Tuesday, January 23, 2018

A Nurse Already Serving a Life Sentence Was Charged With Killing 97 More Patients

(BERLIN) — A German nurse who is already serving a life sentence for two murders has been charged with killing 97 more patients over several years at two hospitals in northwestern Germany, prosecutors said Monday.

The new indictment against Niels Hoegel was expected after officials said in November that he may have killed more than 100 patients in total. He worked at a clinic in Oldenburg from 1999 to 2002 and in nearby Delmenhorst from 2003 to 2005.

Hoegel was convicted in 2015 of two murders and two attempted murders in Delmenhorst and was given a life sentence.

During his trial, Hoegel had said he intentionally brought about cardiac crises in about 90 patients in Delmenhorst because he enjoyed the feeling of being able to resuscitate them. He later told investigators that he also killed patients in Oldenburg.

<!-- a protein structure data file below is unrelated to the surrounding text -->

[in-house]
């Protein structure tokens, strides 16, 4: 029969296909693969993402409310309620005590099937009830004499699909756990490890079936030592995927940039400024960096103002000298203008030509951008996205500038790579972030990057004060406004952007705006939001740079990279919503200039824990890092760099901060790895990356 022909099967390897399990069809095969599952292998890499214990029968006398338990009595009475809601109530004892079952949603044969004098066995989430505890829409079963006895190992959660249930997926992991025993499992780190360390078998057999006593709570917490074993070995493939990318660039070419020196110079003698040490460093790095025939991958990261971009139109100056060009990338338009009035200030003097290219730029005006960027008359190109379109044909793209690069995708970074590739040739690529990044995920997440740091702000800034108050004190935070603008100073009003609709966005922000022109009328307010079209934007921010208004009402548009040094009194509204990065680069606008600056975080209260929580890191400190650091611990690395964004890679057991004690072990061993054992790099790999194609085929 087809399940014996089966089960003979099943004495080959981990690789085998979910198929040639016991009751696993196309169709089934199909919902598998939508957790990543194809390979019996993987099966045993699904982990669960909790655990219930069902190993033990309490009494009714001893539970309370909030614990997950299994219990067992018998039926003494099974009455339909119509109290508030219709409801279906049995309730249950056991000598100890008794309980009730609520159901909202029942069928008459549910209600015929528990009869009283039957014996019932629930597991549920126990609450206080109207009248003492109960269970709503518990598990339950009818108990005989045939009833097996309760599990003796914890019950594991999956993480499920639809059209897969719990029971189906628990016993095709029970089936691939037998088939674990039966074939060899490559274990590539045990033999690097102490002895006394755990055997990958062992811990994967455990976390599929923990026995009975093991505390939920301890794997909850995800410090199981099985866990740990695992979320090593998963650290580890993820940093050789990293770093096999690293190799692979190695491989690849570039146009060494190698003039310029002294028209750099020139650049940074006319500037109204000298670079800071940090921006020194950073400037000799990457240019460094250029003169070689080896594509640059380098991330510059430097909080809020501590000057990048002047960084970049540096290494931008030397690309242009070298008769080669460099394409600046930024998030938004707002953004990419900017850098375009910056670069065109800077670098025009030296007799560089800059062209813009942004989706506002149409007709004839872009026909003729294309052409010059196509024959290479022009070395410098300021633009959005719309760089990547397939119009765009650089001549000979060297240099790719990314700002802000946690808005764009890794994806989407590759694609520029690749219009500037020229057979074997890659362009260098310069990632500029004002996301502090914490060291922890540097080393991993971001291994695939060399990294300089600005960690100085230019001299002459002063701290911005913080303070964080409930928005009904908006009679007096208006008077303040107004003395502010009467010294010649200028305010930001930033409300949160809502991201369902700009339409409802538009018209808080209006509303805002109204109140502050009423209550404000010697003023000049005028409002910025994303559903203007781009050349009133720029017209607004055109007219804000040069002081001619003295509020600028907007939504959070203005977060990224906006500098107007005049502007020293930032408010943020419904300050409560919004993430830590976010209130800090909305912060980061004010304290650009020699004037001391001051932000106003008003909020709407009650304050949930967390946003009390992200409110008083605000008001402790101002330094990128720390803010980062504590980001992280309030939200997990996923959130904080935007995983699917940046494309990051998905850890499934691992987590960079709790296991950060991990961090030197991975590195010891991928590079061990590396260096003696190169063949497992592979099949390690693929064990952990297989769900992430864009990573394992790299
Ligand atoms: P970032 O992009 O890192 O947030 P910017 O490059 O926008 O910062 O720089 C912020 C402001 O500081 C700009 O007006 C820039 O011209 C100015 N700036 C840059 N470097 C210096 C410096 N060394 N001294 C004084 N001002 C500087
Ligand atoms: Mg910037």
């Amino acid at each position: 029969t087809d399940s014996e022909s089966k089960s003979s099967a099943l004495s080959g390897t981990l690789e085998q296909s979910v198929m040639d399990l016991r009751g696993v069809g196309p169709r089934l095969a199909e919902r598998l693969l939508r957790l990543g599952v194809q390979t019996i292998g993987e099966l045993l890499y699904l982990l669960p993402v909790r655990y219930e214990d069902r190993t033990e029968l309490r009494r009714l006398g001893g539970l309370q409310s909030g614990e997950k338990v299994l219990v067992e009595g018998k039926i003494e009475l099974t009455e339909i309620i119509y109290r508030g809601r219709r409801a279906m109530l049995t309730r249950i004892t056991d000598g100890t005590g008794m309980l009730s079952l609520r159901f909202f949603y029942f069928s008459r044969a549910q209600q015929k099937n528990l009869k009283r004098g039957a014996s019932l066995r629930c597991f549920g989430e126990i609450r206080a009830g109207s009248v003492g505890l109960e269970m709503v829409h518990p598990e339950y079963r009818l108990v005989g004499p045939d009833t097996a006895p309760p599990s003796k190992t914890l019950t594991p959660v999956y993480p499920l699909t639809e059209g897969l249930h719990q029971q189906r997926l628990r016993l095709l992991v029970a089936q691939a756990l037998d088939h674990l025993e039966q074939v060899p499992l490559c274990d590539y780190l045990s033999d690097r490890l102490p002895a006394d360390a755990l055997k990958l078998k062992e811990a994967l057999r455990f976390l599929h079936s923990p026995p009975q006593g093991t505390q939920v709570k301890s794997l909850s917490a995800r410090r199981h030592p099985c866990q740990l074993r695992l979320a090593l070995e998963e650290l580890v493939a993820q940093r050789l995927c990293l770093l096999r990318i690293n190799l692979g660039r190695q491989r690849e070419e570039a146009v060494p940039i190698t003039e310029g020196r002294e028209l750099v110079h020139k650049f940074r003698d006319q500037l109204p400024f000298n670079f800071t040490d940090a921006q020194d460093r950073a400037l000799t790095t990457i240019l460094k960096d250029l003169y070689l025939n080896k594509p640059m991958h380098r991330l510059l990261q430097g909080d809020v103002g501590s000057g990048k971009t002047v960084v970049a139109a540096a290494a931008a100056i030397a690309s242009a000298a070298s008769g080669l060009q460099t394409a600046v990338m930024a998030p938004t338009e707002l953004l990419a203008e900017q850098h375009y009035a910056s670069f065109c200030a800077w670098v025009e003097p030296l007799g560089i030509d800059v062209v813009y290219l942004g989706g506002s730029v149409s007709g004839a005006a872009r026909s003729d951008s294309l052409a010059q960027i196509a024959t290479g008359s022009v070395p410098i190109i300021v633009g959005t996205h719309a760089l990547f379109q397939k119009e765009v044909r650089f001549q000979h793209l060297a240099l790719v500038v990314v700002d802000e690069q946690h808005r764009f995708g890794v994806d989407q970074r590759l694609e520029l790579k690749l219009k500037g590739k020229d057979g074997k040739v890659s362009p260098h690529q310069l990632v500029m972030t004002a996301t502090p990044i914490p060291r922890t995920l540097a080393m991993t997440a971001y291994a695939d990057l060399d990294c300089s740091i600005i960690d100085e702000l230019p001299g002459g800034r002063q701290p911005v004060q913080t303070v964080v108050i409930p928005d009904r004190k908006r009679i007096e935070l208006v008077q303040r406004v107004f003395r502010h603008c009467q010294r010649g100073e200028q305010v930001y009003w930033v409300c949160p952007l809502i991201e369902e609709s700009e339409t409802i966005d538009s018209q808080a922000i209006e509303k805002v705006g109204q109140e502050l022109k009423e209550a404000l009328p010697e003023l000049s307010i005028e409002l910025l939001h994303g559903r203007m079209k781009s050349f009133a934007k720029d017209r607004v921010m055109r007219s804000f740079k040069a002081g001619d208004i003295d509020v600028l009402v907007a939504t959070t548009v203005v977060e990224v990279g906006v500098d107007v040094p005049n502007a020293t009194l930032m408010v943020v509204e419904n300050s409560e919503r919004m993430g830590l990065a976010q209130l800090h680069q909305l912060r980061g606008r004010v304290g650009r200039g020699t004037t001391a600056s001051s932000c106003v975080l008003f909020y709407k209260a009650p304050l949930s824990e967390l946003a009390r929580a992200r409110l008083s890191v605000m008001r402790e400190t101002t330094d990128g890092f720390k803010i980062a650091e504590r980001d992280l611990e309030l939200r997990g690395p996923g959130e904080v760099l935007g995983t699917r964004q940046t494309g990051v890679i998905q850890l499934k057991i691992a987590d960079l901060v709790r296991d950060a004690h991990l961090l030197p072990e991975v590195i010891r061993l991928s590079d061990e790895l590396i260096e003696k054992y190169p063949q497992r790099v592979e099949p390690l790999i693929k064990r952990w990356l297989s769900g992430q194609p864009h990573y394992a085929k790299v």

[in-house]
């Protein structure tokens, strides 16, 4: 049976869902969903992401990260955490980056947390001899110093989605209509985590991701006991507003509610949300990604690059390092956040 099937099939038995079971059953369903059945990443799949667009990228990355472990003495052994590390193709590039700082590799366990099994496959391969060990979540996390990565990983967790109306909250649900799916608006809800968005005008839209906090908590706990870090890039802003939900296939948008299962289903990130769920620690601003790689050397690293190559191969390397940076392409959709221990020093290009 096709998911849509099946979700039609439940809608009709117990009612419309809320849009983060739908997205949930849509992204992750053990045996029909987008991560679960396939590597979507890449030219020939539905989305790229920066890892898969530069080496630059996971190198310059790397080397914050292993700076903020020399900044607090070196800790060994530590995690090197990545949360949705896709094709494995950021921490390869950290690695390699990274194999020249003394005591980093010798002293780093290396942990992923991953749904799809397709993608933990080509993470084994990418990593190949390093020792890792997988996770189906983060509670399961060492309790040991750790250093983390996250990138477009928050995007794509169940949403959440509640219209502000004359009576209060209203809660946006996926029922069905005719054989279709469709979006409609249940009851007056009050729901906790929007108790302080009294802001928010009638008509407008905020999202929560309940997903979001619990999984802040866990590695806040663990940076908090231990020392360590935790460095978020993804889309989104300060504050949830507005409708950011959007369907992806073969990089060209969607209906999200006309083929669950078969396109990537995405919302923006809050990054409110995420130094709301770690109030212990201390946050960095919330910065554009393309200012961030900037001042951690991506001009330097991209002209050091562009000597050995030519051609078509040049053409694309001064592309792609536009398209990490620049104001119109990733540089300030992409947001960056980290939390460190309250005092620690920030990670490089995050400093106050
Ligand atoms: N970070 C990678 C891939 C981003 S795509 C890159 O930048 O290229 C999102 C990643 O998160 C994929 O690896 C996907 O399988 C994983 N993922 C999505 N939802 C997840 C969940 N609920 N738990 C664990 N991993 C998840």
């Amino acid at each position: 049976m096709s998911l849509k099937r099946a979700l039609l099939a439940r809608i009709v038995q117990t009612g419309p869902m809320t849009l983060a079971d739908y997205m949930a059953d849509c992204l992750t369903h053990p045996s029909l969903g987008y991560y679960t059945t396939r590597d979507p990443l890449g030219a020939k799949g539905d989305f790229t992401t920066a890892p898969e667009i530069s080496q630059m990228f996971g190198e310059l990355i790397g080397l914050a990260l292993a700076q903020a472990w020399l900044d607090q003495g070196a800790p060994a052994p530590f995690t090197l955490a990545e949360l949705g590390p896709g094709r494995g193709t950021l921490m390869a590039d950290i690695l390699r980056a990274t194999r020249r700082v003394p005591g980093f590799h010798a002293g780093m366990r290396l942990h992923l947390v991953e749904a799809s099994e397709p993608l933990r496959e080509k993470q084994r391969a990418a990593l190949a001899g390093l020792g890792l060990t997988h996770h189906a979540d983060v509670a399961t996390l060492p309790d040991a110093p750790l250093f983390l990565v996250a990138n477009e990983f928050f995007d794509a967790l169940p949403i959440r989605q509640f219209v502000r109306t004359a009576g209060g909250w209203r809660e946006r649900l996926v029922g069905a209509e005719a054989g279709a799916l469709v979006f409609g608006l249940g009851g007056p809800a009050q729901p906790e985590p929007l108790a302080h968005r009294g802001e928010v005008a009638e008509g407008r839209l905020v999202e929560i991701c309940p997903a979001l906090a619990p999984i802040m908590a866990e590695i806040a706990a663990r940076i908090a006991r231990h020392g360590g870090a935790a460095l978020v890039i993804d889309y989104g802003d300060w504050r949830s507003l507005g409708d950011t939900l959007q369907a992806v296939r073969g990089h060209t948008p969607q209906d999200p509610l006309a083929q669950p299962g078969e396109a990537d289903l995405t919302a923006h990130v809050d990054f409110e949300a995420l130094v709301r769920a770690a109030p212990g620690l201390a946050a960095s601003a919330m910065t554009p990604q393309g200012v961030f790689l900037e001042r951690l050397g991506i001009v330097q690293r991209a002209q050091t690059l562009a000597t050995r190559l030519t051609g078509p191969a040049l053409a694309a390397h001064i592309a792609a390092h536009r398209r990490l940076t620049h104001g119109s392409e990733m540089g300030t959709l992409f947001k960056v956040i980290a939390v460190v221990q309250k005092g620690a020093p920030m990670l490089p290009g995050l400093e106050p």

Those statements prompted investigators to carry out toxicological examinations on dozens of other patients who died at the hospitals, leading to the new charges.

It wasn’t immediately clear when a new trial at the state court in Oldenburg might start. Additional convictions could affect Hoegel’s possibility of parole, but there are no consecutive sentences in Germany. In general, people serving life sentences are considered for parole after 15 years.

Of the new cases, 62 involve patients who died in Delmenhorst and 35 patients in Oldenburg. Prosecutor Martin Koziolek said that, in three further cases investigators viewed as suspicious, tests didn’t produce enough evidence to add them to the charge sheet.